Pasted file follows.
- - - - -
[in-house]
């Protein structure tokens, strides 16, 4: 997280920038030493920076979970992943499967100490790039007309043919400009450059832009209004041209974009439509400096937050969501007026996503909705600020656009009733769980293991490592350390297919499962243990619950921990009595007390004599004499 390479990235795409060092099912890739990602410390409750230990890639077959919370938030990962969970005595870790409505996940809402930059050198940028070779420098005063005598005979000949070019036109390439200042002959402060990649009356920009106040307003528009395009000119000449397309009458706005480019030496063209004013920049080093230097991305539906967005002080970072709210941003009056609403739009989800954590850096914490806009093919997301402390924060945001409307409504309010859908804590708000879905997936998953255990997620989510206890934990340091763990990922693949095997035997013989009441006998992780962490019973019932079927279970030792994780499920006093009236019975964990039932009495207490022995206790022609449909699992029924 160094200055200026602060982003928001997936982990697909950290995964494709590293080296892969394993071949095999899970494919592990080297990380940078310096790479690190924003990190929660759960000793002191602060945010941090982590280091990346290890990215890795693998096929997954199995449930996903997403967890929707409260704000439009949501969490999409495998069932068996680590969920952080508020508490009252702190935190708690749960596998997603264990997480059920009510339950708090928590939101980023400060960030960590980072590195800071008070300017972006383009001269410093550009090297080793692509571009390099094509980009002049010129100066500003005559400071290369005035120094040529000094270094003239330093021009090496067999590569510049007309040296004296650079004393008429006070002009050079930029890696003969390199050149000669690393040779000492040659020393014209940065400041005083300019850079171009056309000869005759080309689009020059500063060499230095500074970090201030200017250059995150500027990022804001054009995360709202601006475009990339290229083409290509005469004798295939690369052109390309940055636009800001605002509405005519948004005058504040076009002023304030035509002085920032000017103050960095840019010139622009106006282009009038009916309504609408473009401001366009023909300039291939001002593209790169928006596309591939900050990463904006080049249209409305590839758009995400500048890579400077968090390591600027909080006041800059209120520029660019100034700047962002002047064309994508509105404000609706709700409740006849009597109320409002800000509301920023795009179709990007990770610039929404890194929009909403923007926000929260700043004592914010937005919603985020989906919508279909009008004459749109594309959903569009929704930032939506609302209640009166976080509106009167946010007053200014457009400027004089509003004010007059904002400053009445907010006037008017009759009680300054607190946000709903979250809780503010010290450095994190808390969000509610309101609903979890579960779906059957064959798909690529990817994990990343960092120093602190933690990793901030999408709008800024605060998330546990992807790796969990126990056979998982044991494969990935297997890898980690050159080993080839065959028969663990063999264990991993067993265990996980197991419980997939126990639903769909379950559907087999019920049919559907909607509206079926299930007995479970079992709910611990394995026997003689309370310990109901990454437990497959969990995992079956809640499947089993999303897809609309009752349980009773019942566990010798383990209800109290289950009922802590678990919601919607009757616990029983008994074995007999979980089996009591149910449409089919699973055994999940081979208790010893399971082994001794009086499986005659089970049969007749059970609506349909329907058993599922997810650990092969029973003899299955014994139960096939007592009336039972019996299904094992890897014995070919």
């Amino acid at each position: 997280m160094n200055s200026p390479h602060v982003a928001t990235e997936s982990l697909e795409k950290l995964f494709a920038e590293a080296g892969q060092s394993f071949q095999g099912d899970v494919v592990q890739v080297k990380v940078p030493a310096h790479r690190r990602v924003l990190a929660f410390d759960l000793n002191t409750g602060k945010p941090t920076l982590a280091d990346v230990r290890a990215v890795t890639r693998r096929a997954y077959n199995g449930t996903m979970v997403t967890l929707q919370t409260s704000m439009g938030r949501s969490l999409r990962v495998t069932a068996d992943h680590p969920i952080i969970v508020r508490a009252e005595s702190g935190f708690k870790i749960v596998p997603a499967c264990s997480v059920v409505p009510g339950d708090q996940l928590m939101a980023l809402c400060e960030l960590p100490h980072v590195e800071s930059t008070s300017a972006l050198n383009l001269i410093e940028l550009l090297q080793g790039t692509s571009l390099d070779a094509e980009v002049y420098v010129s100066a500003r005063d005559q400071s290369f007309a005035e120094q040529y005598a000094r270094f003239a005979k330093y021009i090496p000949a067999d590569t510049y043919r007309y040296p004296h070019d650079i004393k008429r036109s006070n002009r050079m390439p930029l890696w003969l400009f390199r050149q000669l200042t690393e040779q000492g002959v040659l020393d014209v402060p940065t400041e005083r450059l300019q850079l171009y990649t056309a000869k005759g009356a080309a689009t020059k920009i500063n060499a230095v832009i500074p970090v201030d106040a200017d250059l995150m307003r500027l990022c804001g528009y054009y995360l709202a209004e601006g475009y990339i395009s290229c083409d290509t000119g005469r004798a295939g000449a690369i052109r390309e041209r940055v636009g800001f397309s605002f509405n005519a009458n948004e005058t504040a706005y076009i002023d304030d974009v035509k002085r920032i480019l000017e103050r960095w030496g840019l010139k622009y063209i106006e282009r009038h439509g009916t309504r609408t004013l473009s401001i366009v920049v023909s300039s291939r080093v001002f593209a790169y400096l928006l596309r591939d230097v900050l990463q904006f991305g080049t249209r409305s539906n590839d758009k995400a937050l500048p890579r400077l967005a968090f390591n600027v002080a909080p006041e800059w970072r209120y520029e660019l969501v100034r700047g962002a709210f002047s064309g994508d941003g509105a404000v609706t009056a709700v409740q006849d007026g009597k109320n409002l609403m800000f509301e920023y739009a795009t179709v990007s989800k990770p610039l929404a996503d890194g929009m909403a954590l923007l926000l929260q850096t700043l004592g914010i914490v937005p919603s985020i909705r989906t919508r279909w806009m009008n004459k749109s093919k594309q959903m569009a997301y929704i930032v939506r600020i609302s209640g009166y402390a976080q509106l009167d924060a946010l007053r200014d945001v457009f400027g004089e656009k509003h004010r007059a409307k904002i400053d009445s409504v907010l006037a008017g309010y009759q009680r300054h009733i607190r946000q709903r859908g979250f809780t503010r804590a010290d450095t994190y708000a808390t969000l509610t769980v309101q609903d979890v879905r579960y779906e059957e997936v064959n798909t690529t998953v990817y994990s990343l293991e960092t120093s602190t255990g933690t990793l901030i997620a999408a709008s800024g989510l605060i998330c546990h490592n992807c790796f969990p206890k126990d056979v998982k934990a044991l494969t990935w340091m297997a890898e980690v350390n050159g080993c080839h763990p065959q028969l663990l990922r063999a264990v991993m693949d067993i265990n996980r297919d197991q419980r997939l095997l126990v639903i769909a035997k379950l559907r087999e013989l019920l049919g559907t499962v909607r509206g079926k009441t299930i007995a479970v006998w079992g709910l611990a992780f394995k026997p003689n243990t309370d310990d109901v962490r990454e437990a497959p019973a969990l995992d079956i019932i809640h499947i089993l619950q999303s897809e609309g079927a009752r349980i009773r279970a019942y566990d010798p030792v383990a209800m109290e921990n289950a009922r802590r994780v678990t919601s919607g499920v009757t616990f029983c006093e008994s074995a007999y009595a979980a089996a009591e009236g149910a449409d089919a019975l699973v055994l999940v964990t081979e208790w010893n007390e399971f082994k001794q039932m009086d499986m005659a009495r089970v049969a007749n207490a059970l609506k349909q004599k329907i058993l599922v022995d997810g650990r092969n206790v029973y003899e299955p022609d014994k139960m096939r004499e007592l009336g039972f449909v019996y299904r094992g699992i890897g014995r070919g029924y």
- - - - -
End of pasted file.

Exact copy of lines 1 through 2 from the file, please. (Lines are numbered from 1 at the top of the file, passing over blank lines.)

[in-house]
């Protein structure tokens, strides 16, 4: 997280920038030493920076979970992943499967100490790039007309043919400009450059832009209004041209974009439509400096937050969501007026996503909705600020656009009733769980293991490592350390297919499962243990619950921990009595007390004599004499 390479990235795409060092099912890739990602410390409750230990890639077959919370938030990962969970005595870790409505996940809402930059050198940028070779420098005063005598005979000949070019036109390439200042002959402060990649009356920009106040307003528009395009000119000449397309009458706005480019030496063209004013920049080093230097991305539906967005002080970072709210941003009056609403739009989800954590850096914490806009093919997301402390924060945001409307409504309010859908804590708000879905997936998953255990997620989510206890934990340091763990990922693949095997035997013989009441006998992780962490019973019932079927279970030792994780499920006093009236019975964990039932009495207490022995206790022609449909699992029924 160094200055200026602060982003928001997936982990697909950290995964494709590293080296892969394993071949095999899970494919592990080297990380940078310096790479690190924003990190929660759960000793002191602060945010941090982590280091990346290890990215890795693998096929997954199995449930996903997403967890929707409260704000439009949501969490999409495998069932068996680590969920952080508020508490009252702190935190708690749960596998997603264990997480059920009510339950708090928590939101980023400060960030960590980072590195800071008070300017972006383009001269410093550009090297080793692509571009390099094509980009002049010129100066500003005559400071290369005035120094040529000094270094003239330093021009090496067999590569510049007309040296004296650079004393008429006070002009050079930029890696003969390199050149000669690393040779000492040659020393014209940065400041005083300019850079171009056309000869005759080309689009020059500063060499230095500074970090201030200017250059995150500027990022804001054009995360709202601006475009990339290229083409290509005469004798295939690369052109390309940055636009800001605002509405005519948004005058504040076009002023304030035509002085920032000017103050960095840019010139622009106006282009009038009916309504609408473009401001366009023909300039291939001002593209790169928006596309591939900050990463904006080049249209409305590839758009995400500048890579400077968090390591600027909080006041800059209120520029660019100034700047962002002047064309994508509105404000609706709700409740006849009597109320409002800000509301920023795009179709990007990770610039929404890194929009909403923007926000929260700043004592914010937005919603985020989906919508279909009008004459749109594309959903569009929704930032939506609302209640009166976080509106009167946010007053200014457009400027004089509003004010007059904002400053009445907010006037008017009759009680300054607190946000709903979250809780503010010290450095994190808390969000509610309101609903979890579960779906059957064959798909690529990817994990990343960092120093602190933690990793901030999408709008800024605060998330546990992807790796969990126990056979998982044991494969990935297997890898980690050159080993080839065959028969663990063999264990991993067993265990996980197991419980997939126990639903769909379950559907087999019920049919559907909607509206079926299930007995479970079992709910611990394995026997003689309370310990109901990454437990497959969990995992079956809640499947089993999303897809609309009752349980009773019942566990010798383990209800109290289950009922802590678990919601919607009757616990029983008994074995007999979980089996009591149910449409089919699973055994999940081979208790010893399971082994001794009086499986005659089970049969007749059970609506349909329907058993599922997810650990092969029973003899299955014994139960096939007592009336039972019996299904094992890897014995070919």